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24 January 2012

Crash blossoms continue to bloom

In Language Log, I came across the term 'crash blossoms' - a new and delightful term for those garden path sentences that lead the reader down one track then suddenly force a reappraisal and a rereading.  We find them a lot in headlines: "Experts: skeptical US drone shot down;" "Woman Better after Being Thrown from High-rise," "Milk Drinkers Turn to Powder."

(In the New York Times column 'On Language', one of the Language Log authors explains where the term came from, and gives some hilarious examples.)

Crash blossoms even have their own blog: Crash Blossoms >> Headlines gone wrong.

And crash blossoms are alive and well in New Zealand, today's Stuff giving us "Education costs a stretch"  (and how parents wish that a stretch was all it cost), while the New Zealand Herald tells us that "Bikes bring more money than wood from Rotorua forest" (I thought they used logging trucks).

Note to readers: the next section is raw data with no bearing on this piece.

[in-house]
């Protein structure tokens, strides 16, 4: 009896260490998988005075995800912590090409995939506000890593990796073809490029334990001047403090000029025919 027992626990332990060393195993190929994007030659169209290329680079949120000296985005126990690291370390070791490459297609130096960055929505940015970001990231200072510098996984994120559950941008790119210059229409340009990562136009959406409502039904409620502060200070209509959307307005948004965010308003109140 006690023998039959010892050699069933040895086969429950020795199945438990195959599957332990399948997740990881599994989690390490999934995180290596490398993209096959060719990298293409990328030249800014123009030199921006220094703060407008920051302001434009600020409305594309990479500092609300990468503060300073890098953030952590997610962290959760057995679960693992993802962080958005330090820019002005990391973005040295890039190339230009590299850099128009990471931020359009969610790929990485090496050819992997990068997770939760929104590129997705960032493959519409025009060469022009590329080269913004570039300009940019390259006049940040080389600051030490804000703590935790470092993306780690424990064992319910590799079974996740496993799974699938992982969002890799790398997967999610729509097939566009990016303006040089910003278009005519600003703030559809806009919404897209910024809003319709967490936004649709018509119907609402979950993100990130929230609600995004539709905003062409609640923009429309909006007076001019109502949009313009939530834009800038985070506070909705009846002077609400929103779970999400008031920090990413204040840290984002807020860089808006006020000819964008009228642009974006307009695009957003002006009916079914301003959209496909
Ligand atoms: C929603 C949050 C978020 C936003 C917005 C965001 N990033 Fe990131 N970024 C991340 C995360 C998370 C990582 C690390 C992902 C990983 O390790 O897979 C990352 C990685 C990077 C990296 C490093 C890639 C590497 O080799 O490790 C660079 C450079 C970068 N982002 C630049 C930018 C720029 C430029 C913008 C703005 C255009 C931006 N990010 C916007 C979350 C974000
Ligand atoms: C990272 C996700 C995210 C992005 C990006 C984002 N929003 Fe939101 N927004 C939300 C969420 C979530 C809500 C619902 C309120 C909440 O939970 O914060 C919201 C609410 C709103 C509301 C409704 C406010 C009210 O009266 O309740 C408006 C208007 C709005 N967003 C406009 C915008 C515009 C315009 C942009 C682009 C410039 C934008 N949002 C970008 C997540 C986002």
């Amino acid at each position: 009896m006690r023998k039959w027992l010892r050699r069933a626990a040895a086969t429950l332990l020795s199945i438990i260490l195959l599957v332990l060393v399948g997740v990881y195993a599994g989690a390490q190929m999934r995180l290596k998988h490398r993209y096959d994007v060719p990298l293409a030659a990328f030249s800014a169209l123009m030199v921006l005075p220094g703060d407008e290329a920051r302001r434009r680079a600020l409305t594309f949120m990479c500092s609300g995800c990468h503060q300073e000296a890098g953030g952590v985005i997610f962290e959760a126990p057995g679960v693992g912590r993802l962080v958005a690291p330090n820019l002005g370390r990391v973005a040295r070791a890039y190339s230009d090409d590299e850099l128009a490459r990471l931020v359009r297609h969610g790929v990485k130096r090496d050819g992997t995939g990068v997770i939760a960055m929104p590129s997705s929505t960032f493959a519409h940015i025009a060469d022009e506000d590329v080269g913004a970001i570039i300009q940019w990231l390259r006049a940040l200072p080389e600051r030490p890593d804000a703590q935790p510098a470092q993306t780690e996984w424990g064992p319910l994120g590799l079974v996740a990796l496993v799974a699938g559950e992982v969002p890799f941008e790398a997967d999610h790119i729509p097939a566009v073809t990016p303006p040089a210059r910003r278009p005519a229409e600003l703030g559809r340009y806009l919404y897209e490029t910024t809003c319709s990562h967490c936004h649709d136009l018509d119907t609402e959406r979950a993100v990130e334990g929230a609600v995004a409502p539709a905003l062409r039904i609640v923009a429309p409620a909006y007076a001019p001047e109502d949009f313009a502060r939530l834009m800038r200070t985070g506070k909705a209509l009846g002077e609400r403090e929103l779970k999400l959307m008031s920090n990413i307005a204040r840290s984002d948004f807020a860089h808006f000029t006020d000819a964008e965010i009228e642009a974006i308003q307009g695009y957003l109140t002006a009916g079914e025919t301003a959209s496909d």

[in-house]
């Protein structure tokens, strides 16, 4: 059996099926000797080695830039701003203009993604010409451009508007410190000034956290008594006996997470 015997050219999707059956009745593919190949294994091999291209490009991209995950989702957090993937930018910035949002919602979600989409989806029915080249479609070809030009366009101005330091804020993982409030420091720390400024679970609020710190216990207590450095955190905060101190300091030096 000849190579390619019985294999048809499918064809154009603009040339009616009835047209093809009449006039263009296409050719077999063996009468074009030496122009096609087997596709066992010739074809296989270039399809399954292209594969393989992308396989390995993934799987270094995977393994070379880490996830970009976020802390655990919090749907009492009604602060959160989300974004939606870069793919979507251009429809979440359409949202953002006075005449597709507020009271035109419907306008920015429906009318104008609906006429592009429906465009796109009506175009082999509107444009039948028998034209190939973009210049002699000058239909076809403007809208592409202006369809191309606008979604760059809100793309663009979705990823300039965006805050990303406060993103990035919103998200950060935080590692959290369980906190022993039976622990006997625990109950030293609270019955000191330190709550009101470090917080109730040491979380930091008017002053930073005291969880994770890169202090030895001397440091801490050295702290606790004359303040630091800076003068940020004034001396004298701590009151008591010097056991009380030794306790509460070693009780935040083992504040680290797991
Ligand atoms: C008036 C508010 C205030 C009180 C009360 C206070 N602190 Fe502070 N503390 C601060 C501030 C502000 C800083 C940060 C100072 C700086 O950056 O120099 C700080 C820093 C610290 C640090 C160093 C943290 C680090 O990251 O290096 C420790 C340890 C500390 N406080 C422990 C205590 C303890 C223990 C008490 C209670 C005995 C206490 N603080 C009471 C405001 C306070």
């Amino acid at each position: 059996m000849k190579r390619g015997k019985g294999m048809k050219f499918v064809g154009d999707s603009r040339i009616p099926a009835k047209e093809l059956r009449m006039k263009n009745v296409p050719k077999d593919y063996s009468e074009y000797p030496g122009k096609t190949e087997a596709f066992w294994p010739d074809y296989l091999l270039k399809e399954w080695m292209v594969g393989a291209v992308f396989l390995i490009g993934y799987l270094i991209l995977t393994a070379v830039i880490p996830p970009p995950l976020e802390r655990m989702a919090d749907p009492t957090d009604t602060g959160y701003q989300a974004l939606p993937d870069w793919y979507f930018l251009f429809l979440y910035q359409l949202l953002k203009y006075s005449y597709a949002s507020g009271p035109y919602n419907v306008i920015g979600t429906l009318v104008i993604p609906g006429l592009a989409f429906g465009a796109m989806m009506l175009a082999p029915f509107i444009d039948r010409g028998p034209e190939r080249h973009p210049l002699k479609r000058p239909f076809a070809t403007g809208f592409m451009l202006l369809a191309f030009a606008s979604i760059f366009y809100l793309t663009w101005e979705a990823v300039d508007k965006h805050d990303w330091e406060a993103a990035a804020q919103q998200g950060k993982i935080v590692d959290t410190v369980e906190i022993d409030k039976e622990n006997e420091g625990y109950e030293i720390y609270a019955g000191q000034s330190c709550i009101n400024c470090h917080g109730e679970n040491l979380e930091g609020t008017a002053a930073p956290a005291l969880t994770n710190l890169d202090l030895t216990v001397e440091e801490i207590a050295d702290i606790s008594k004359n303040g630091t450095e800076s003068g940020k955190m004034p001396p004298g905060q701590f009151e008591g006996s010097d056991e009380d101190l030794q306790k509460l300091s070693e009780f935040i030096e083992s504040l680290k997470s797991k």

1. It's not actually a crash blossom - or is it? - but this is a headline about a fish-eating contest. Fyfe lost a tooth. Sven, the winner, was sick. The headline won prizes

    "One tooth free for Fyfe. Sick Sven ate nine tench"

  2. I was quite taken with 'Cyber criminals launch underground search engine' and 'Woman drives 100km without kids'.

  3. On Facebook, one of my friends offered: "Keep out of reach of children" - excellent advice, but not always easy for parents to follow.